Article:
Long-term outcomes for primary and retransplantation are similar if patients survive the 30-day postoperative period. Retransplantation within 1 year of the primary transplantation resulted in a high perioperative mortality and thus may be a contraindication to retransplantation.
Cites: Ann Thorac Surg. 1998 Apr;65(4):978-839564913
Contrast echocardiography has been shown to improve diagnostic quality, especially in technically difficult patients. However, the learning curve and increased time for preparation and image acquisition have led to low use.
We sought to determine whether the contrast echocardiography procedure performed independently by a specialized, trained sonographer could improve efficiency. In our centre, routine echocardiograms were scheduled for 1 hour, and any study exceeding 1 hour would result in patient booking cancellations. We compared the standard of care, in which a physician or nurse administers echocontrast, with a sonographer-administered program (SAP).
The time to complete contrast echocardiograms was significantly reduced by the SAP strategy (43 min 17 s ± 23 min 42 s vs 1 h 1 min 6 s ± 31 min 0 s, P
Consultations in the emergency department (ED) are infrequently studied. This study quantifies the contribution of consultations to ED length of stay (LOS) and examines patient and consultation characteristics associated with prolonged ED LOS.
Prospective cohort study of a convenience sample of shifts by volunteering emergency physicians (EP) at two urban tertiary care Canadian EDs. EPs completed standardised forms on all patients for whom a consultation was requested. Medical chart reviews and secondary analyses of administrative databases were also performed. Factors associated with longer LOS were determined through linear regression modelling.
1180 patients received at least one consultation during study shifts and EPs completed data collection on 841 (71%) of these. Median patient age was 54 years, 53.3% were male, and 2.9% had documented dementia. Admitted patients receiving consultations had a longer overall LOS compared to discharged patients. Median time from triage to consultation request accounted for approximately 28% of the total median LOS in admitted patients compared to 46% for discharged patients. Consultation decision time accounted for 33% and 54% of the LOS for admitted and discharged patients, respectively. Linear regression modelling revealed that advanced age, longer latency between arrival and first consultation request, history of dementia and multiple consultations were significantly associated with longer LOS. Conversely, undergoing procedures while in the ED was associated with a shorter LOS.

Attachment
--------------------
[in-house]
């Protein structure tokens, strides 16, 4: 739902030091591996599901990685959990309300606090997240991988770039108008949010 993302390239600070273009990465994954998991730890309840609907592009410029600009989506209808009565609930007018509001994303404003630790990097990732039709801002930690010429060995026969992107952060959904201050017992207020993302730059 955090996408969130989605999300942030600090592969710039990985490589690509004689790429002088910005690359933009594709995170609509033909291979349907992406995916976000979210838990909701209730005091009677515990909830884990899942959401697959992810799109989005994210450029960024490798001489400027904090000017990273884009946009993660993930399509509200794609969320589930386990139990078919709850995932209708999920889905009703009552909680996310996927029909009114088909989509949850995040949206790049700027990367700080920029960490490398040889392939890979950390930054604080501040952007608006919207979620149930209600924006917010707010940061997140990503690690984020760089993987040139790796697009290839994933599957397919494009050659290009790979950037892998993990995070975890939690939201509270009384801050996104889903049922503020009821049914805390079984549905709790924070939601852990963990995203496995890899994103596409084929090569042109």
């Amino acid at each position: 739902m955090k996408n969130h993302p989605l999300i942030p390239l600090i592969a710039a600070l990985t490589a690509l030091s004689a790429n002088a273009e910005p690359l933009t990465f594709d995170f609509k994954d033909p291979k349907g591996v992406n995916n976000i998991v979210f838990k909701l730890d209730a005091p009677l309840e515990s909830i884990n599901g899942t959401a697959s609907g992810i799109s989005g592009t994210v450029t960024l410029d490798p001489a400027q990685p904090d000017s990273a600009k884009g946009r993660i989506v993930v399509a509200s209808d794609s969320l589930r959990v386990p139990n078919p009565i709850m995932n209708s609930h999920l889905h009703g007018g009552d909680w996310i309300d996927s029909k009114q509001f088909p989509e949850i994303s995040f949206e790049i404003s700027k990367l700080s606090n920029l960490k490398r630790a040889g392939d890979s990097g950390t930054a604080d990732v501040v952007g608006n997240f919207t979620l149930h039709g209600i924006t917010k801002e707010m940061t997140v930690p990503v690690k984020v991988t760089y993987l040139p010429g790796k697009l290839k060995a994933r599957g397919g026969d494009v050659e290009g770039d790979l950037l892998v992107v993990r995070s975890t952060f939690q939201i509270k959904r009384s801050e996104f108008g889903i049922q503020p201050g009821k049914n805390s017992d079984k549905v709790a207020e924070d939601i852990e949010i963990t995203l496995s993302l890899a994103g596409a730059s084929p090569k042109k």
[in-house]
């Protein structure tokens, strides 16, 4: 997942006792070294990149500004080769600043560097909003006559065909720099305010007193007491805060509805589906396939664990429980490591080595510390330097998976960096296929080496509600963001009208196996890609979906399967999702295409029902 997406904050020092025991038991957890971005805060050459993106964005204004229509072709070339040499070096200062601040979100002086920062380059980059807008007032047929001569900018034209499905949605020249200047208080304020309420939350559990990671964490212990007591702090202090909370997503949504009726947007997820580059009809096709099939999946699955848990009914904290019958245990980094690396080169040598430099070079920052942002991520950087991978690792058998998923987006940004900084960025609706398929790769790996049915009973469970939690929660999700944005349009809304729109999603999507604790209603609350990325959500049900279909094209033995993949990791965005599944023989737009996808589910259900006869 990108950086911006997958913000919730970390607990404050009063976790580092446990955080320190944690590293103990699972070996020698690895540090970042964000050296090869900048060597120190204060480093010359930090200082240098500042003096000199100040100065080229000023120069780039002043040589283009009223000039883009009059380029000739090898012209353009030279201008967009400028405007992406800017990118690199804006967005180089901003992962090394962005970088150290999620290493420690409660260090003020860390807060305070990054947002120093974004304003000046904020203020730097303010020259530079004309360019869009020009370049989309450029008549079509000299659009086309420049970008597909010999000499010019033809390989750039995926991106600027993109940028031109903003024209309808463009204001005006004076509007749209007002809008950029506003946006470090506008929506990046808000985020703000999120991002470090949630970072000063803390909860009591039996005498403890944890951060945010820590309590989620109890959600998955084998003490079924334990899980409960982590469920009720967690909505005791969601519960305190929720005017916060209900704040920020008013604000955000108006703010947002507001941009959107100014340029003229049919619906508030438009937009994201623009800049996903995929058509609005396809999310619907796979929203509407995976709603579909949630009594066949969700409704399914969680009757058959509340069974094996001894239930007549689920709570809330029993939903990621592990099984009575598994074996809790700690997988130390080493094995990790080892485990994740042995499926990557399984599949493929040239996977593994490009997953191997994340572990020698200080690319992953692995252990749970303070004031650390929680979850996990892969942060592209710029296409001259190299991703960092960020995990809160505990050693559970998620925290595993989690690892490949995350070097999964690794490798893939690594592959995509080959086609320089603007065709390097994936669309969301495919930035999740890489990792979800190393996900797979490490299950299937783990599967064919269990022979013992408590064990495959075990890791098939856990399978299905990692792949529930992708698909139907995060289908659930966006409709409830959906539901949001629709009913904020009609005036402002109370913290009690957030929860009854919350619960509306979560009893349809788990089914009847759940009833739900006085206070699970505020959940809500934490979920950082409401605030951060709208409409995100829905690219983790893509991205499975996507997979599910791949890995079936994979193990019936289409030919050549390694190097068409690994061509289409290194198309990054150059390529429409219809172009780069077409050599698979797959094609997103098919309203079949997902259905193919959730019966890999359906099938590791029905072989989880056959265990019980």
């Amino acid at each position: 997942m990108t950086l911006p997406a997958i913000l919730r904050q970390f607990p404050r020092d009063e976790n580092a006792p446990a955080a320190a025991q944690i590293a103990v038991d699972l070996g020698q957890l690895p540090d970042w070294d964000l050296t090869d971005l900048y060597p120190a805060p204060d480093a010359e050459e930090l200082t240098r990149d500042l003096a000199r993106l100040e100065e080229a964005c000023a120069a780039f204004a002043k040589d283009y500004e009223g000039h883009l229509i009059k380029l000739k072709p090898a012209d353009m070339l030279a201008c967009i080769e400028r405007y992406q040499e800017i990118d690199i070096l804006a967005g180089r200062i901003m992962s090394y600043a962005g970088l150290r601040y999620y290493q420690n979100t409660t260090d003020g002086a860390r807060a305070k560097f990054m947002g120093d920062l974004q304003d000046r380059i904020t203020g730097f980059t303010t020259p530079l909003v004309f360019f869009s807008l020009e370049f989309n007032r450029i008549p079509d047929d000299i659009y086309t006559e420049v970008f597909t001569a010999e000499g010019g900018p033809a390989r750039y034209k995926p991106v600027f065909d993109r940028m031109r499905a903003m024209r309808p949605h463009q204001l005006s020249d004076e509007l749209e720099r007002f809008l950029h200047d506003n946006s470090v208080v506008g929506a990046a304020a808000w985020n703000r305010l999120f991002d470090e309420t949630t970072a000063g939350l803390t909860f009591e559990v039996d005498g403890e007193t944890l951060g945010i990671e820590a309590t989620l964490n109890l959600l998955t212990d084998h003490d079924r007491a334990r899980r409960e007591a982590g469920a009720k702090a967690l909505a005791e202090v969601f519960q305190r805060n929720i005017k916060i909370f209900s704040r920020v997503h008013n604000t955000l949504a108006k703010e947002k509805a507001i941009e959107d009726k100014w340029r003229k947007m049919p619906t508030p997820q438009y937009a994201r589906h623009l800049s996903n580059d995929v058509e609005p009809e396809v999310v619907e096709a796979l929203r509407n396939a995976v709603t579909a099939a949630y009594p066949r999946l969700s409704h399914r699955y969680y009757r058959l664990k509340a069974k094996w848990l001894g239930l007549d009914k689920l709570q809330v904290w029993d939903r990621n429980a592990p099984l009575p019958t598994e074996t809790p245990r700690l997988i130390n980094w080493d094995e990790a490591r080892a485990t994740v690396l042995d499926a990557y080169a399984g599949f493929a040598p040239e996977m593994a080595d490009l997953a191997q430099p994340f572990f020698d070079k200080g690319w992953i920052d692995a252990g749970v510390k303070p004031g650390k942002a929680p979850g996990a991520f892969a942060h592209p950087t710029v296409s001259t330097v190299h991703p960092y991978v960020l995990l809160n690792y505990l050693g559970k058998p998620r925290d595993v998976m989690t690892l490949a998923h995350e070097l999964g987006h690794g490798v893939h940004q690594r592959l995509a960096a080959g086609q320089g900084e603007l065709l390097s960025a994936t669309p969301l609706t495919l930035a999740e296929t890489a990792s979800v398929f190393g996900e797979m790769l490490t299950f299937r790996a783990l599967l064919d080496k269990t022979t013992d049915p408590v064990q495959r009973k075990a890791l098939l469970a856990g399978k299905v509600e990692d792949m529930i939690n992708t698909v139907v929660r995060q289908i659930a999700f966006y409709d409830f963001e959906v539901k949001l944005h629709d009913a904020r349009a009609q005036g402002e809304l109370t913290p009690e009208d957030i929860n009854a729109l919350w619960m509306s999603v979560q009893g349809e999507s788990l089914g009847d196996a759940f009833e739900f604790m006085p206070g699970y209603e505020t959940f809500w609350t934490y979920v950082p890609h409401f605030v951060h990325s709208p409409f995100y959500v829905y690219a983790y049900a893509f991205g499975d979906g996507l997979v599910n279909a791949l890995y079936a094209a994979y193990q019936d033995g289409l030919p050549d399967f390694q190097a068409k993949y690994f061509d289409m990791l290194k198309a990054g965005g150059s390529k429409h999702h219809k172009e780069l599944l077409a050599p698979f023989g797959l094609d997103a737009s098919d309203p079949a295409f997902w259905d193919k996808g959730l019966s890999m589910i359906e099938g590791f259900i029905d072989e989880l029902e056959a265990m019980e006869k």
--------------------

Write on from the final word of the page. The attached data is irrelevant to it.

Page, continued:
Consultation decision time contributes significantly to ED LOS. Further efforts are needed to validate these results in other ED settings and improve this aspect of ED throughput.
Unnoticed and untreated depression is prevalent among patients with chronic respiratory insufficiency. Comorbid depression causes suffering and worsens patients' outcomes.
The objective of this evaluation was to assess preliminary outcomes of a depression screening protocol among chronic respiratory insufficiency patients at a tertiary care pulmonary outpatient clinic.
In the depression screening protocol, the patients filled the Depression Scale (DEPS) questionnaire. Patients whose scores suggested depression were offered the opportunity of a further evaluation of mood at a psychiatric outpatient clinic. The outcomes of the protocol were evaluated retrospectively from the patient records.
During the period of evaluation, 238 patients visited the outpatient clinic. DEPS was administered to 176 patients (74%), of whom 60 (34%) scored =9 (out of 30), thus exceeding the cut-off for referral. However, only 13 patients were referred, as the remainder declined the referral. Finally, seven patients were evaluated at the psychiatric clinic, and they all were deemed depressive. Symptoms of depression were most prevalent among patients with a long smoking history, refractory dyspnoea and a history of depression.
Depression screening was positive in a third of the patients. The depression screening protocol improved the detection of depression symptoms, but the effects on the patients' treatment and clinical course were small. Rather than referring patients to a psychiatric unit, the evaluation and management of depression should be undertaken at the pulmonary unit.
Cecal intubation is one of the goals of a quality colonoscopy; however, many factors increasing the risk of incomplete colonoscopy have been implicated. The implications of missed pathology and the demand on health care resources for return colonoscopies pose a conundrum to many physicians. The optimal course of action after incomplete colonoscopy is unclear.